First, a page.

Contingent liabilities are any debt obligations that may demand payment at a future date. The most common type of contingent liability is the co-signed loan, in which the applicant is normally not responsible for the monthly payments. However, if the primary borrower defaults, the co-signer will be held responsible for the loan and default.
Another type of contingent liability is student loans, which do not require payment until six months after the borrower ceases his or her formal studies. With student loans, monthly payments will be taken into consideration if payments must begin within the next 12 months.
If an applicant has co-signed for a loan but does not make payments on that loan, mortgage lenders will exempt those debt payments from consideration against the applicant. For this exemption, the applicant must provide copies (at least 12 to 18 months' worth) of the canceled checks that the primary borrower used to pay the monthly charges of that loan. By showing that someone else was making the payments, the applicant can avoid having the co-signed debt counted against him or her.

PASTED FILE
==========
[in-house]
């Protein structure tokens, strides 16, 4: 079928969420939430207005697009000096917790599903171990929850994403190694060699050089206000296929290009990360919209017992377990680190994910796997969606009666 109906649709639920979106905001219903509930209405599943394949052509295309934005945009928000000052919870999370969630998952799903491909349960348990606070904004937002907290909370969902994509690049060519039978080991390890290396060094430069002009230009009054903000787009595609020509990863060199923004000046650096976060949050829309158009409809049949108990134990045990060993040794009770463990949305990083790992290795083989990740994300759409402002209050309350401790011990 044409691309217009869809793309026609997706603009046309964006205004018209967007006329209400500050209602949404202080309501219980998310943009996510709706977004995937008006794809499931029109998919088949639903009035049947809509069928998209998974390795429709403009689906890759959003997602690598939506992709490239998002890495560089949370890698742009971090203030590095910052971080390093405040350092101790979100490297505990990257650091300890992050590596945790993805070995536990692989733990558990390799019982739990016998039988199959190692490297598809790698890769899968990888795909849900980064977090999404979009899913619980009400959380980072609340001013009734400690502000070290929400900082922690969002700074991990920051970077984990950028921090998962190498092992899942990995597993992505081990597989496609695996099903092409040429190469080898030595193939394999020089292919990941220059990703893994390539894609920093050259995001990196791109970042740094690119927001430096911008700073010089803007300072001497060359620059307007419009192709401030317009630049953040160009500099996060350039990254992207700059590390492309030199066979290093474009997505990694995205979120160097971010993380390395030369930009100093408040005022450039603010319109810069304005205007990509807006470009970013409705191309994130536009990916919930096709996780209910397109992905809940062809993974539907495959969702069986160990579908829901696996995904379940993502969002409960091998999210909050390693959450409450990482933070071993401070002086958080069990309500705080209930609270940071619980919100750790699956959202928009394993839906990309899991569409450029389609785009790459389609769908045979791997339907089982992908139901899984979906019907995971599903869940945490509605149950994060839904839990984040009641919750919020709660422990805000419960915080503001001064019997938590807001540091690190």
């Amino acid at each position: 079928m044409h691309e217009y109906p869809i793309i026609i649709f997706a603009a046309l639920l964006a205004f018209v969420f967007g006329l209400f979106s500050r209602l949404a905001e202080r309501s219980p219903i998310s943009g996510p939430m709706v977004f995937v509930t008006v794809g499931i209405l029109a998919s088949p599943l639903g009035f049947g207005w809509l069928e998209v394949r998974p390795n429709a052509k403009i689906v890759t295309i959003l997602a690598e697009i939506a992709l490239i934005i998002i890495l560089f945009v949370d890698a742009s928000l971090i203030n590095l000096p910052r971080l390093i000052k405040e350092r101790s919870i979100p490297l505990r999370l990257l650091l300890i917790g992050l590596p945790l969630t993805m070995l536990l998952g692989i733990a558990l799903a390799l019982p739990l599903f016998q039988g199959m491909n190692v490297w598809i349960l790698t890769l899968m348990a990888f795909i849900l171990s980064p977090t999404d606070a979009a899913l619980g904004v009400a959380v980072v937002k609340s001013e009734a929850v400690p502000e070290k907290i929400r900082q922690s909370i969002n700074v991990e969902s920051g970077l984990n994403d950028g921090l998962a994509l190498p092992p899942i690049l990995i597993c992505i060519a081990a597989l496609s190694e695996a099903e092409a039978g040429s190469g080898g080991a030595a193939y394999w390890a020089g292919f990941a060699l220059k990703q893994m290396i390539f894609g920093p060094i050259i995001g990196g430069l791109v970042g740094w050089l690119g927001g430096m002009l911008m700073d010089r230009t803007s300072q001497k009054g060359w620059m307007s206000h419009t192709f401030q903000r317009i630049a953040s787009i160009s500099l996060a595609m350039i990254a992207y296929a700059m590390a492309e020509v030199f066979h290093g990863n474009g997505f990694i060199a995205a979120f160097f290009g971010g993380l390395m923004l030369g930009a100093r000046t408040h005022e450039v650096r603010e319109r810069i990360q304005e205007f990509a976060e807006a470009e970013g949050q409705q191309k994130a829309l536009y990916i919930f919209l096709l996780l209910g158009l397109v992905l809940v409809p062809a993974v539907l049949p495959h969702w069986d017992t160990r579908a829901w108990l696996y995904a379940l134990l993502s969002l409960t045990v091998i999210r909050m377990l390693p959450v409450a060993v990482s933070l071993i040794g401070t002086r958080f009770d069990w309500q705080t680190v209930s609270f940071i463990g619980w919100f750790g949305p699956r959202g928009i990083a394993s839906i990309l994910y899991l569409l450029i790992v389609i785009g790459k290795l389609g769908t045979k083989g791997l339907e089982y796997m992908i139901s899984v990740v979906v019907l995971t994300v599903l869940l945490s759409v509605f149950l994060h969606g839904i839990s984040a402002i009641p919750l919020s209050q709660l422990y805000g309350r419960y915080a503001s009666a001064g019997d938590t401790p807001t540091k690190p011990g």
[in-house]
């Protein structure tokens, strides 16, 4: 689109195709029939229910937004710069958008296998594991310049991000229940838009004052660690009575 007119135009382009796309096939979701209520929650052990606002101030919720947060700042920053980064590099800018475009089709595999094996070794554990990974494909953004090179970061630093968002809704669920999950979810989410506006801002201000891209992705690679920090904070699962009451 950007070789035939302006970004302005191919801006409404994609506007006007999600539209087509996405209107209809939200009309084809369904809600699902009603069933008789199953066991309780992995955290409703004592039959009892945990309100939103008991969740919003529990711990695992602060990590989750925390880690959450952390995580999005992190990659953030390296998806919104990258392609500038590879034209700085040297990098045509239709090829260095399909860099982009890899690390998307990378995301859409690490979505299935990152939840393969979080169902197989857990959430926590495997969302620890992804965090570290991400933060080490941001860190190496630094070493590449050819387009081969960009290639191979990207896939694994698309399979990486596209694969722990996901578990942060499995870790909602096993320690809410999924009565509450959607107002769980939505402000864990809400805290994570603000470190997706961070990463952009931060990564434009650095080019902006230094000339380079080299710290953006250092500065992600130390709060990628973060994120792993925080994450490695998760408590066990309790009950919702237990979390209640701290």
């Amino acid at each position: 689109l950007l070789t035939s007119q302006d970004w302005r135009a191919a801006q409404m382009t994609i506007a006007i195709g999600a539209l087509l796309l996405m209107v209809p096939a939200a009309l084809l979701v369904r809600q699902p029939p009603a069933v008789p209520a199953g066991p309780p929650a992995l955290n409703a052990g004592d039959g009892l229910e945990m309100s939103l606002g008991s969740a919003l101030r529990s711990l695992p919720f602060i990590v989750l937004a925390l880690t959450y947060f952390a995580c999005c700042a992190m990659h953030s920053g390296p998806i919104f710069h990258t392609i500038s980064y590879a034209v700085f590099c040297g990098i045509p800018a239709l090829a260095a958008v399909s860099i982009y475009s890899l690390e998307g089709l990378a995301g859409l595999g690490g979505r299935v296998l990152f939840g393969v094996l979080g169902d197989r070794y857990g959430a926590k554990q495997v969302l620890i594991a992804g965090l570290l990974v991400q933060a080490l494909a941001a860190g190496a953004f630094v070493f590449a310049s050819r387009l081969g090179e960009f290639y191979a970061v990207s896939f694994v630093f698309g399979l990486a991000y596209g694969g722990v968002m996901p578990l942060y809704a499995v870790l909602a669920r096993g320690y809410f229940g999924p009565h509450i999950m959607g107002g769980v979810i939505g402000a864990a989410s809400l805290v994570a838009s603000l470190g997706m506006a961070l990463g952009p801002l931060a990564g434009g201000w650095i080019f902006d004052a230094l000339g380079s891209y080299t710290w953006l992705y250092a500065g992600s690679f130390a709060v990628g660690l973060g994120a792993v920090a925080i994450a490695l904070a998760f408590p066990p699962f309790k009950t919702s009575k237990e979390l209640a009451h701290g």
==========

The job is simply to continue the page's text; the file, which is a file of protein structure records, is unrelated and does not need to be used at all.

Was this article helpful?
When we talk about college graduation, several promising life changes occur in our minds potential careers, independence as well as new beginnings. However, although it means beginning of something, it still signifies something less enjoyable too the repayment of student loans.